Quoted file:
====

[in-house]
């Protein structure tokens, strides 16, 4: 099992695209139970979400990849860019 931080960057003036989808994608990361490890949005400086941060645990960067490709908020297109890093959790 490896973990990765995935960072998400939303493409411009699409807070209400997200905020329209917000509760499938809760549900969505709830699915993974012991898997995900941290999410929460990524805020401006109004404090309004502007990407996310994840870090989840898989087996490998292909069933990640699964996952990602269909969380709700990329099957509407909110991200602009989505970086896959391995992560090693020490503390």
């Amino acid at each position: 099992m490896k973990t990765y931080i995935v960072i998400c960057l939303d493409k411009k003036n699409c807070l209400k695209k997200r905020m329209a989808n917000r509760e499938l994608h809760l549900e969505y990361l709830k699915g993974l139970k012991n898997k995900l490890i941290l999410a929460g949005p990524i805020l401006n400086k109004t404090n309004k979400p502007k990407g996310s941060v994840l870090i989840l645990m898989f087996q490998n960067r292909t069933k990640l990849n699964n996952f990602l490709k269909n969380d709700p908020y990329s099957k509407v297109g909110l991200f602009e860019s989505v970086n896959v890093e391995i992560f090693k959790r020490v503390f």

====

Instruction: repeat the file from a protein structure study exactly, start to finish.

[in-house]
């Protein structure tokens, strides 16, 4: 099992695209139970979400990849860019 931080960057003036989808994608990361490890949005400086941060645990960067490709908020297109890093959790 490896973990990765995935960072998400939303493409411009699409807070209400997200905020329209917000509760499938809760549900969505709830699915993974012991898997995900941290999410929460990524805020401006109004404090309004502007990407996310994840870090989840898989087996490998292909069933990640699964996952990602269909969380709700990329099957509407909110991200602009989505970086896959391995992560090693020490503390």
């Amino acid at each position: 099992m490896k973990t990765y931080i995935v960072i998400c960057l939303d493409k411009k003036n699409c807070l209400k695209k997200r905020m329209a989808n917000r509760e499938l994608h809760l549900e969505y990361l709830k699915g993974l139970k012991n898997k995900l490890i941290l999410a929460g949005p990524i805020l401006n400086k109004t404090n309004k979400p502007k990407g996310s941060v994840l870090i989840l645990m898989f087996q490998n960067r292909t069933k990640l990849n699964n996952f990602l490709k269909n969380d709700p908020y990329s099957k509407v297109g909110l991200f602009e860019s989505v970086n896959v890093e391995i992560f090693k959790r020490v503390f």